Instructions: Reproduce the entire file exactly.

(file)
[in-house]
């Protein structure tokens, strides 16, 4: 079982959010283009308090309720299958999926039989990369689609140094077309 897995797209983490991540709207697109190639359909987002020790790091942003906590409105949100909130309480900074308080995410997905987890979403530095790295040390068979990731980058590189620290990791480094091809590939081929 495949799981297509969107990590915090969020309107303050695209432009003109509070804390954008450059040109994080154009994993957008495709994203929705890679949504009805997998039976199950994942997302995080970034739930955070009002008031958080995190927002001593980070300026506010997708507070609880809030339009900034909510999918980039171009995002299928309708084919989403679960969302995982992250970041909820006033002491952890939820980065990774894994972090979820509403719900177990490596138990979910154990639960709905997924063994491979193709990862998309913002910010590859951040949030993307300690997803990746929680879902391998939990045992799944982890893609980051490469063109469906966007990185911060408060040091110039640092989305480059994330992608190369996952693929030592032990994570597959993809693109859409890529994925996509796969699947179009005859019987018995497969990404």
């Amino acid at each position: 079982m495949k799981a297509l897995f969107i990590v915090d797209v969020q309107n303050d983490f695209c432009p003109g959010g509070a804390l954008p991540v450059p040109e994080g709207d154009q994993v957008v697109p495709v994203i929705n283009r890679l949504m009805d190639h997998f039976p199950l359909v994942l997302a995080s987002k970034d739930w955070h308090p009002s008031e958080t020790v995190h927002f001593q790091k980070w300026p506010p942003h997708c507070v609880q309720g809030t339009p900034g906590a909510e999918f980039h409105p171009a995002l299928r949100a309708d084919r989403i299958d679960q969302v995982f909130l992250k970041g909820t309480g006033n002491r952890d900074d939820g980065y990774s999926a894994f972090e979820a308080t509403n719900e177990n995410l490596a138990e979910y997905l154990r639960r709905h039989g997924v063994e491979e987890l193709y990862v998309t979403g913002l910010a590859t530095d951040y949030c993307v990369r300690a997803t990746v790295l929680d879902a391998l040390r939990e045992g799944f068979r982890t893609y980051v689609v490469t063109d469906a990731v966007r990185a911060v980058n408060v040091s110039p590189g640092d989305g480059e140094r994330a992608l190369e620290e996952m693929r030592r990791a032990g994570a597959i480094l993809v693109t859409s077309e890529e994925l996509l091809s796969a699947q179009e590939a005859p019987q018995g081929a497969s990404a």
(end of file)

[in-house]
């Protein structure tokens, strides 16, 4: 079982959010283009308090309720299958999926039989990369689609140094077309 897995797209983490991540709207697109190639359909987002020790790091942003906590409105949100909130309480900074308080995410997905987890979403530095790295040390068979990731980058590189620290990791480094091809590939081929 495949799981297509969107990590915090969020309107303050695209432009003109509070804390954008450059040109994080154009994993957008495709994203929705890679949504009805997998039976199950994942997302995080970034739930955070009002008031958080995190927002001593980070300026506010997708507070609880809030339009900034909510999918980039171009995002299928309708084919989403679960969302995982992250970041909820006033002491952890939820980065990774894994972090979820509403719900177990490596138990979910154990639960709905997924063994491979193709990862998309913002910010590859951040949030993307300690997803990746929680879902391998939990045992799944982890893609980051490469063109469906966007990185911060408060040091110039640092989305480059994330992608190369996952693929030592032990994570597959993809693109859409890529994925996509796969699947179009005859019987018995497969990404």
């Amino acid at each position: 079982m495949k799981a297509l897995f969107i990590v915090d797209v969020q309107n303050d983490f695209c432009p003109g959010g509070a804390l954008p991540v450059p040109e994080g709207d154009q994993v957008v697109p495709v994203i929705n283009r890679l949504m009805d190639h997998f039976p199950l359909v994942l997302a995080s987002k970034d739930w955070h308090p009002s008031e958080t020790v995190h927002f001593q790091k980070w300026p506010p942003h997708c507070v609880q309720g809030t339009p900034g906590a909510e999918f980039h409105p171009a995002l299928r949100a309708d084919r989403i299958d679960q969302v995982f909130l992250k970041g909820t309480g006033n002491r952890d900074d939820g980065y990774s999926a894994f972090e979820a308080t509403n719900e177990n995410l490596a138990e979910y997905l154990r639960r709905h039989g997924v063994e491979e987890l193709y990862v998309t979403g913002l910010a590859t530095d951040y949030c993307v990369r300690a997803t990746v790295l929680d879902a391998l040390r939990e045992g799944f068979r982890t893609y980051v689609v490469t063109d469906a990731v966007r990185a911060v980058n408060v040091s110039p590189g640092d989305g480059e140094r994330a992608l190369e620290e996952m693929r030592r990791a032990g994570a597959i480094l993809v693109t859409s077309e890529e994925l996509l091809s796969a699947q179009e590939a005859p019987q018995g081929a497969s990404a």